But is it really taking a chance? He has never been in trouble off the field, nor has he been labeled a bad teammate or uncoachable. It’s actually quite the opposite. Martell is beloved by his teammates (both current and former), and coaches have never questioned his work ethic, drive, leadership, or competitive nature. The negative reputation and perception come from social media interactions and posts he made as a teenager or things he did when he was a senior in high school being filmed for a docuseries. Are we REALLY going to rip a kid who was arguably the best player in the country, quarterbacking the “it” team to play High School football for in the country? He was a rock star on and off the field. So, of course, he was feeling himself. Anyone would if they were in that position.

Full disclosure, Tate and I have been talking since around the time he arrived back home in Las Vegas. I have gotten to know the person who is driven to be the best and has one of the most competitive personalities I have ever been around. Martell is a new man, not the teenager that I mentioned above. He’s RIPPED and ready to go. So get to know the real, the new and improved, Tate Martell.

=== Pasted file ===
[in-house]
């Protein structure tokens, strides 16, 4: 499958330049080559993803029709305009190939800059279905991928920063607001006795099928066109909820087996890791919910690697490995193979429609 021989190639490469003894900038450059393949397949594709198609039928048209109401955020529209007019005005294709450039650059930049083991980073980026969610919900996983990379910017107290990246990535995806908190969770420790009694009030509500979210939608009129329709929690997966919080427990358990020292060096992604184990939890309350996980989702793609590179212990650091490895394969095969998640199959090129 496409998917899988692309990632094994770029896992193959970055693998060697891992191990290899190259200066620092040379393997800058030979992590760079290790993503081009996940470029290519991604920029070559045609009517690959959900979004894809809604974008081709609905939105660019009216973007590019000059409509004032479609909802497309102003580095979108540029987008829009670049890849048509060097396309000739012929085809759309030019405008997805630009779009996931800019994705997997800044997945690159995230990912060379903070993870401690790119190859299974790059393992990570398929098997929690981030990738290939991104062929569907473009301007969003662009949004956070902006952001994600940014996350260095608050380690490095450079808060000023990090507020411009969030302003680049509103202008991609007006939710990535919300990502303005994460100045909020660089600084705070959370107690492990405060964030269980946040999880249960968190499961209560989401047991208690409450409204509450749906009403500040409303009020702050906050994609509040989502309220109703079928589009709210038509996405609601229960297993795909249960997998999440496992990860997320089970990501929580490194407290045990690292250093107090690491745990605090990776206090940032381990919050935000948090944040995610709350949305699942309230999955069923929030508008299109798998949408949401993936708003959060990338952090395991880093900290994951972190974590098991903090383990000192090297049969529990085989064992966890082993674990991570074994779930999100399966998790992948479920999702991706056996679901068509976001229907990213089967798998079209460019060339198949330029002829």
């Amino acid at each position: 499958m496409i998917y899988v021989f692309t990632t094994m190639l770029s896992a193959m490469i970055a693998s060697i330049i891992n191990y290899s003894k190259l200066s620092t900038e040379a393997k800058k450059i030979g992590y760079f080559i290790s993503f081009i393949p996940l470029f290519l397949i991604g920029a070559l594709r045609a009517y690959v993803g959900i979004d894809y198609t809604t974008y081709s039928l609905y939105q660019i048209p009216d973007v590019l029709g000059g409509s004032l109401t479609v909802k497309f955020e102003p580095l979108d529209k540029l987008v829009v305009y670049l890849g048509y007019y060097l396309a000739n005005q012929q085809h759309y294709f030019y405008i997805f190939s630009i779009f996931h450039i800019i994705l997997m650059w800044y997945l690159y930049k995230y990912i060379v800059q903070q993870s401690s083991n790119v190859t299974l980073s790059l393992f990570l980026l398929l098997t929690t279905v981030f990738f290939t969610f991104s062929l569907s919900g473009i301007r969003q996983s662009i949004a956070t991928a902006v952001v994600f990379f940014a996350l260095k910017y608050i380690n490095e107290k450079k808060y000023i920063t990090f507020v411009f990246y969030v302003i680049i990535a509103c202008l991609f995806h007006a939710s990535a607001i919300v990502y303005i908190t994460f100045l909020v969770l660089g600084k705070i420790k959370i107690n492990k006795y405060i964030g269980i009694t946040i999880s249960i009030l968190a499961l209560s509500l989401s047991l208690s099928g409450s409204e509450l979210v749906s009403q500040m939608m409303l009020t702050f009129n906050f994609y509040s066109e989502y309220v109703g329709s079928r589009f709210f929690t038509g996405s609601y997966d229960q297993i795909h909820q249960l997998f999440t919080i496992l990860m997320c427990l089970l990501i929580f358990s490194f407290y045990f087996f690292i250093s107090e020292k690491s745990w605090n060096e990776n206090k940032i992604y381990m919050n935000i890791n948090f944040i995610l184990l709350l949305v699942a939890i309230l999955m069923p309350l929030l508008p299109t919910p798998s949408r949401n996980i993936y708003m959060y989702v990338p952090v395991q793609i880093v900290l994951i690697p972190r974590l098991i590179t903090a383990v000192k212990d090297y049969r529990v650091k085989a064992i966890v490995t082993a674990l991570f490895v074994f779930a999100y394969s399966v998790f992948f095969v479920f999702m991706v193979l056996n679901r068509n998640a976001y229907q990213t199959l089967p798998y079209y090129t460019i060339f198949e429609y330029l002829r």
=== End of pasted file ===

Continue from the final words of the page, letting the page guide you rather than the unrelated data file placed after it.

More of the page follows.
Here is my exclusive interview with Tate Martell.


Tate Martell
Photo Credit- USA Today

Joe: Coming out of high school, you were all-everything for high school football quarterbacks. You had three straight national championships at the high school level, the National Gatorade Player of the Year, the most visible high school quarterback on the face of the planet. What pressure did you feel with that?

Tate: “You know, you had some, and I mean, it was more like an expectation that I better come in and do something right away. At that time, it’s like, I’m going to Ohio State! I went there because I had a great relationship with (then) Ohio State head coach Urban Meyer, and it was my dream school growing up. When I was there, I just wanted to go play and contribute. That’s all I ever wanted to do was just help, to be a reason for a win, and that’s kind of been my mentality everywhere I played at every level. I just want to win games with my teammates.